-5
votes
1answer
87 views

We'll vs well used in this sentence? [closed]

Is We'll or well used here: _, that works. _, I've never done that before.
3
votes
4answers
10k views

Is “aren't I” correct grammar?

Since "amn't I" is so clunky, is "aren't I" grammatically correct? Or is the only way to say this "Am I not"?
30
votes
8answers
6k views

Is it appropriate to use short form of “have” ('ve) when it means possession?

I feel uncomfortable saying sentences like the following: "I've a car" instead of "I have a car" "They've a great time" instead of "They have a great time" "He's a pen" instead of "He has a pen" ...
0
votes
1answer
102 views

meaning and use of “gotta” [closed]

I often heard people say the word "gotta". I have read in this web site that gotta is a contraction of "I have got to" and that that phrase means "must", is my understanding correct? Regarding the ...
28
votes
13answers
9k views

Can a word be contracted twice (e.g. “I'ven't”)?

I've seen a contraction of two words. I can't see why it wouldn't be possible to contract twice. Is it possible and how should it be punctuated? Update: Ok, to sum up the answers so far This ...
-1
votes
1answer
118 views

Does “it'll've” exist, and if not, why not? [duplicate]

From what I can glean, it'll and I've exist as standard contractions, but I am unsure of whether it'll've either exists or is acceptable. "It will have" should be able to be reduced to "it'll've", ...
1
vote
3answers
14k views

How do you abbreviate “Government”?

As far as I can tell there are eight ways to abbreviate or write the contracted form "government". gov or Gov gov. or Gov. gov't or Gov't govt. or Govt. (with the full stop/period) Are any of ...
-3
votes
1answer
3k views

“No, I don't” or “No, I do not” in responding English questions

Consider: A: Do you like ice cream? B: No, I don't. Usually in a grammar book when you answer someone's question with negation you'll use shortened answer as in "I don't". I know you can ...
0
votes
1answer
180 views

Are “kinda”, “sorta”, “oughta” and “sposta” acceptable in formal writing?

I get that sorta, kinda, sorta-kinda (this one I quite like though) oughta and sposta imitate speech but it still annoys me to find them "in print", especially when the overall tone is formal. ...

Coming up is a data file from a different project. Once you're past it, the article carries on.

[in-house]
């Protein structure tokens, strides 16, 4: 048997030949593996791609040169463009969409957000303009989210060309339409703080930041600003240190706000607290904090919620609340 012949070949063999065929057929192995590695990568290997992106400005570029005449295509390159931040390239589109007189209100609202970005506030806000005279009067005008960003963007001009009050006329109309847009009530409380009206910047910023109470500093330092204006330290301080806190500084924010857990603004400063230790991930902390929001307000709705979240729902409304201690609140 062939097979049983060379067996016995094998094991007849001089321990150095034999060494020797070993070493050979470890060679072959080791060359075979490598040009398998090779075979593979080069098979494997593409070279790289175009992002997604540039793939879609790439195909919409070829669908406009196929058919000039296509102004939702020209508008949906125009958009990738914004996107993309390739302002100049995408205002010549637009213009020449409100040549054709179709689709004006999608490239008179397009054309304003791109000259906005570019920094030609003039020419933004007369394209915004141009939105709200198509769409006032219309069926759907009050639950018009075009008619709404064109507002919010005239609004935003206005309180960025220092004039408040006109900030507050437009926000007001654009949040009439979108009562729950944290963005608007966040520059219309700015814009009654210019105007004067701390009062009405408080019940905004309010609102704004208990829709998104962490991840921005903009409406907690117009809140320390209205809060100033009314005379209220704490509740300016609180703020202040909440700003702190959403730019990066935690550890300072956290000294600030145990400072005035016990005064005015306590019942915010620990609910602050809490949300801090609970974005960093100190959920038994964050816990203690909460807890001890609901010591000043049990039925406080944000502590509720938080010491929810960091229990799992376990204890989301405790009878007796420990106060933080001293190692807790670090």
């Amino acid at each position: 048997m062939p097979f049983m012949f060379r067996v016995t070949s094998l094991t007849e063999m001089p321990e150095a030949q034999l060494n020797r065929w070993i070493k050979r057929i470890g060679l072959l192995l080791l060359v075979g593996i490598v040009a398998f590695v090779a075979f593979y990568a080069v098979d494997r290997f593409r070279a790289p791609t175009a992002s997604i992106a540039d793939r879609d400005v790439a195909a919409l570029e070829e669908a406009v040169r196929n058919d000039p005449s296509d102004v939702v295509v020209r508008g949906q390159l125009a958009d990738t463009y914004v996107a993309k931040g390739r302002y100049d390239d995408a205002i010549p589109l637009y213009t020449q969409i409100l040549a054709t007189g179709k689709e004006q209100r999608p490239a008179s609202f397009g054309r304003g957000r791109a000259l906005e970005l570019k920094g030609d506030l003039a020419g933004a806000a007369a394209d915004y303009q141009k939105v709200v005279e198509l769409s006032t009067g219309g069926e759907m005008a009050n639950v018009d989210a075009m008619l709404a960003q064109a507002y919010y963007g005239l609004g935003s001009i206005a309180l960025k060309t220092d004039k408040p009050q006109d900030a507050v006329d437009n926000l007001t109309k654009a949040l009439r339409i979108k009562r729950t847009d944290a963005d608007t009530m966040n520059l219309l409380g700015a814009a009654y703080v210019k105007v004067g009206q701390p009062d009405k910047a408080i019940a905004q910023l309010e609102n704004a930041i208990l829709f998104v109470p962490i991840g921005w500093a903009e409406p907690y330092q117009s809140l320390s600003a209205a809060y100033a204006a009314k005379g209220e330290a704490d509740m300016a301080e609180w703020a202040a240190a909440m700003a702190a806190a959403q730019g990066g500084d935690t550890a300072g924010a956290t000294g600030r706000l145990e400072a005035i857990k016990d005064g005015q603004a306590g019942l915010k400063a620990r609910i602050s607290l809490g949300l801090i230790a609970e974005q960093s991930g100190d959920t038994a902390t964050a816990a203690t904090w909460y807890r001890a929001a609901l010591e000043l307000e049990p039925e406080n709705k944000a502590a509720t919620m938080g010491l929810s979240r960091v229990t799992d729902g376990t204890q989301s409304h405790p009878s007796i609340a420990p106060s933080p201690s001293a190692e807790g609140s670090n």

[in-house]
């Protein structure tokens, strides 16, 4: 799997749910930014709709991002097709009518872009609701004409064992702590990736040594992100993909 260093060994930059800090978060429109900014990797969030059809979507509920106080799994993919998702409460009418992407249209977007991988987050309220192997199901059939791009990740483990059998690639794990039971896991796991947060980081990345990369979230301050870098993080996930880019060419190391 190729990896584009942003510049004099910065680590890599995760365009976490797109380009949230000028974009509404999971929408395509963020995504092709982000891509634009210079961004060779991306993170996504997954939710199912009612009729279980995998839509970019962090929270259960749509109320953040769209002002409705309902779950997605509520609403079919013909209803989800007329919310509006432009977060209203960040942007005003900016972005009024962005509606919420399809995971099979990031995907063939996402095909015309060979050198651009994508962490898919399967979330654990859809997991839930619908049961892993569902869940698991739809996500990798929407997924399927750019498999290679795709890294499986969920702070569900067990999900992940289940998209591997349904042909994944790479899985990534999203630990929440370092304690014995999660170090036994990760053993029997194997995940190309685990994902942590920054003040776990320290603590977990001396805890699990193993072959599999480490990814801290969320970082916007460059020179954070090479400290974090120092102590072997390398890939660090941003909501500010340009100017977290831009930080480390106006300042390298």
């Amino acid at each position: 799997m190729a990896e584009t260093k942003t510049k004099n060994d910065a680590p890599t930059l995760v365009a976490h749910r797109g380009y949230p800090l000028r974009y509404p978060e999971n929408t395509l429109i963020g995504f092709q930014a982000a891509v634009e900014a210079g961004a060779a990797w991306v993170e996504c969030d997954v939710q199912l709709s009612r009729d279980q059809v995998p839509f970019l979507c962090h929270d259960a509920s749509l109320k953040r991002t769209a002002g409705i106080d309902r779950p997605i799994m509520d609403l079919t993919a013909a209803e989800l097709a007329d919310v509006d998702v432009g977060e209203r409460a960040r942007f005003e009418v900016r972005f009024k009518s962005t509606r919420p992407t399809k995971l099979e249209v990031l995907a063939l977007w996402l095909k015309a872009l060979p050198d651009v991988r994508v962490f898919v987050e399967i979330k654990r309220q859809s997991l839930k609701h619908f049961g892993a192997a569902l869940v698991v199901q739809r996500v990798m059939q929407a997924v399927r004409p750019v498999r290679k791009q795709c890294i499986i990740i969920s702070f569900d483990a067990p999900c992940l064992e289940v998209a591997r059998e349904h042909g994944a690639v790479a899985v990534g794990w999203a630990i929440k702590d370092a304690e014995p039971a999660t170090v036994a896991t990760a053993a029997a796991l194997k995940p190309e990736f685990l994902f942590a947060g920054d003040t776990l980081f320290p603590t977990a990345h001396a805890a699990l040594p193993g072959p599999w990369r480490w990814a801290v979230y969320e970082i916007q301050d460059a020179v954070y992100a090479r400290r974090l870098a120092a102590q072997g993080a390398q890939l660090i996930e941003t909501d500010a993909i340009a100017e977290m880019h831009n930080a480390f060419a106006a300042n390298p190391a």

0
votes
3answers
109 views

How prevalent is this reversal of “yes” and “no”? [duplicate]

Example: Aren't you going to the store? Where I am from, the correct answer indicating I am going to the store is yes. The contraction "not" is ignored. Is this sort of confusion prevalent ...
1
vote
2answers
923 views

Explanation for “them's”

Recently someone said to me: Them's the rules I thought he had the sentence wrong, but as it turns out it is slang. I am learning English as a second language and I would really appreciate if ...
18
votes
3answers
32k views

“Let's” vs. “lets”: which is correct?

Say I'm promoting a product. Which is correct? [Product] let's you [do something awesome]. [Product] lets you [do something awesome]. Or neither?
-1
votes
1answer
125 views

Is this a portmanteau, contraction, or perhaps both?

I have chosen to edit this post because it apparently has offended some of the more sensitive among us. While, personally, I feel this should prompt discourse rather than down votes, I do not wish to ...
2
votes
2answers
5k views

“He doesn't” vs “He don't” [duplicate]

Grammatically, for he/she/it we use "does" or "doesn't" like in, He doesn't eat meat. but these days I'm observing the usage of the above sentence(especially in American movies) like this, ...
6
votes
3answers
5k views

How can we distinguish between “I would” and “I had” if someone says “I'd”?

How can we unambiguously distinguish between I would and I had, if the native English speaker used the contraction I'd? For instance, I'd read the newspaper. We can mean the above sentence as either ...
0
votes
0answers
20 views

Is “I'ven't” a valid contraction? [duplicate]

We can contract "I have" to "I've" and "have not" to "haven't". My question is, is "I'ven't" a correct contraction for "I have not"?
1
vote
1answer
1k views

Is “mine's” a valid contraction?